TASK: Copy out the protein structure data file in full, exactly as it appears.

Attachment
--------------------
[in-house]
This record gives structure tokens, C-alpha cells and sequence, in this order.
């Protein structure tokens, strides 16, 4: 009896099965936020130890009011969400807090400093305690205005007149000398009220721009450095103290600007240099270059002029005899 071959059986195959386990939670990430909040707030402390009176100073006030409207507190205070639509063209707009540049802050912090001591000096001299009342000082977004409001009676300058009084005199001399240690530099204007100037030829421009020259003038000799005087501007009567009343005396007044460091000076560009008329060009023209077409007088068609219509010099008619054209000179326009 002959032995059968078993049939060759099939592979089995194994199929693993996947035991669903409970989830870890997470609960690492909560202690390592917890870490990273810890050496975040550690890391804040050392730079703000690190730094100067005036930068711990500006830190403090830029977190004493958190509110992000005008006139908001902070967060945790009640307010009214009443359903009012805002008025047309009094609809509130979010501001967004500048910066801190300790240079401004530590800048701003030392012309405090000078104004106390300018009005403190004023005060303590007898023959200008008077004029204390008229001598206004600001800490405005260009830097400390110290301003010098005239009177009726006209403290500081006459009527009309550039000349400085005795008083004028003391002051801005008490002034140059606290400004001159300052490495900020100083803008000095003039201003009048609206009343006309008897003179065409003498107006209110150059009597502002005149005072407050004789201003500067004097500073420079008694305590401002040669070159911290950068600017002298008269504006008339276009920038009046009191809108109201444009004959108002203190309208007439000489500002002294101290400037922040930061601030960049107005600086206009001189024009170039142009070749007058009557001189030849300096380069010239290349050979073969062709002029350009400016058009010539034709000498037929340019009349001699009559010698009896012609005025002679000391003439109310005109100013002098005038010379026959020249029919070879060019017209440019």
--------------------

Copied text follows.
[in-house]
This record gives structure tokens, C-alpha cells and sequence, in this order.
């Protein structure tokens, strides 16, 4: 009896099965936020130890009011969400807090400093305690205005007149000398009220721009450095103290600007240099270059002029005899 071959059986195959386990939670990430909040707030402390009176100073006030409207507190205070639509063209707009540049802050912090001591000096001299009342000082977004409001009676300058009084005199001399240690530099204007100037030829421009020259003038000799005087501007009567009343005396007044460091000076560009008329060009023209077409007088068609219509010099008619054209000179326009 002959032995059968078993049939060759099939592979089995194994199929693993996947035991669903409970989830870890997470609960690492909560202690390592917890870490990273810890050496975040550690890391804040050392730079703000690190730094100067005036930068711990500006830190403090830029977190004493958190509110992000005008006139908001902070967060945790009640307010009214009443359903009012805002008025047309009094609809509130979010501001967004500048910066801190300790240079401004530590800048701003030392012309405090000078104004106390300018009005403190004023005060303590007898023959200008008077004029204390008229001598206004600001800490405005260009830097400390110290301003010098005239009177009726006209403290500081006459009527009309550039000349400085005795008083004028003391002051801005008490002034140059606290400004001159300052490495900020100083803008000095003039201003009048609206009343006309008897003179065409003498107006209110150059009597502002005149005072407050004789201003500067004097500073420079008694305590401002040669070159911290950068600017002298008269504006008339276009920038009046009191809108109201444009004959108002203190309208007439000489500002002294101290400037922040930061601030960049107005600086206009001189024009170039142009070749007058009557001189030849300096380069010239290349050979073969062709002029350009400016058009010539034709000498037929340019009349001699009559010698009896012609005025002679000391003439109310005109100013002098005038010379026959020249029919070879060019017209440019």